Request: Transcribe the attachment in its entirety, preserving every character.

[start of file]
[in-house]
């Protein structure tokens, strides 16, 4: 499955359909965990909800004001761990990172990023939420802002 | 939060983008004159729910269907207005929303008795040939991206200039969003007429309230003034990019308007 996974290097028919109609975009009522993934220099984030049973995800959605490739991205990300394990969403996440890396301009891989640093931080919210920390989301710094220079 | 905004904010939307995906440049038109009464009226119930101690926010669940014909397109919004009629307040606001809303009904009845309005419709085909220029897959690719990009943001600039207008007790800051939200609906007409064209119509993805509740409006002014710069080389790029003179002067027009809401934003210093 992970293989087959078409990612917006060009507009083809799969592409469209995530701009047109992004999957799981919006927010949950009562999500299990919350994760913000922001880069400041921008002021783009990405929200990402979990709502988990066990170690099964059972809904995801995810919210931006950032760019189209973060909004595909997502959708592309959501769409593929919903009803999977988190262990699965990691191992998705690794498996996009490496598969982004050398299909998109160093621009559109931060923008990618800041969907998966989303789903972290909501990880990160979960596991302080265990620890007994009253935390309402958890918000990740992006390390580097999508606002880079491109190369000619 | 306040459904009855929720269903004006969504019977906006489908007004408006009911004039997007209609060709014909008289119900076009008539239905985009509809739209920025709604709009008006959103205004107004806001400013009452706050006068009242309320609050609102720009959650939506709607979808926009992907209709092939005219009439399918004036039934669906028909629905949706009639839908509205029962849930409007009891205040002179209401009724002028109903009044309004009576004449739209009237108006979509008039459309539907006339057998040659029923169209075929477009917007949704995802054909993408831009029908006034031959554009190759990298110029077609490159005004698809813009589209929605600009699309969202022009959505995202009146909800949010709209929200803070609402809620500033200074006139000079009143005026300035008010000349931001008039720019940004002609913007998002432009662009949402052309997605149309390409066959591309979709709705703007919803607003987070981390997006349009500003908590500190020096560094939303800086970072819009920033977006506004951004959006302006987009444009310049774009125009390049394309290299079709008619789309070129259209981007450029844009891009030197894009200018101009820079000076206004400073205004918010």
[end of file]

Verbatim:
[in-house]
């Protein structure tokens, strides 16, 4: 499955359909965990909800004001761990990172990023939420802002 | 939060983008004159729910269907207005929303008795040939991206200039969003007429309230003034990019308007 996974290097028919109609975009009522993934220099984030049973995800959605490739991205990300394990969403996440890396301009891989640093931080919210920390989301710094220079 | 905004904010939307995906440049038109009464009226119930101690926010669940014909397109919004009629307040606001809303009904009845309005419709085909220029897959690719990009943001600039207008007790800051939200609906007409064209119509993805509740409006002014710069080389790029003179002067027009809401934003210093 992970293989087959078409990612917006060009507009083809799969592409469209995530701009047109992004999957799981919006927010949950009562999500299990919350994760913000922001880069400041921008002021783009990405929200990402979990709502988990066990170690099964059972809904995801995810919210931006950032760019189209973060909004595909997502959708592309959501769409593929919903009803999977988190262990699965990691191992998705690794498996996009490496598969982004050398299909998109160093621009559109931060923008990618800041969907998966989303789903972290909501990880990160979960596991302080265990620890007994009253935390309402958890918000990740992006390390580097999508606002880079491109190369000619 | 306040459904009855929720269903004006969504019977906006489908007004408006009911004039997007209609060709014909008289119900076009008539239905985009509809739209920025709604709009008006959103205004107004806001400013009452706050006068009242309320609050609102720009959650939506709607979808926009992907209709092939005219009439399918004036039934669906028909629905949706009639839908509205029962849930409007009891205040002179209401009724002028109903009044309004009576004449739209009237108006979509008039459309539907006339057998040659029923169209075929477009917007949704995802054909993408831009029908006034031959554009190759990298110029077609490159005004698809813009589209929605600009699309969202022009959505995202009146909800949010709209929200803070609402809620500033200074006139000079009143005026300035008010000349931001008039720019940004002609913007998002432009662009949402052309997605149309390409066959591309979709709705703007919803607003987070981390997006349009500003908590500190020096560094939303800086970072819009920033977006506004951004959006302006987009444009310049774009125009390049394309290299079709008619789309070129259209981007450029844009891009030197894009200018101009820079000076206004400073205004918010």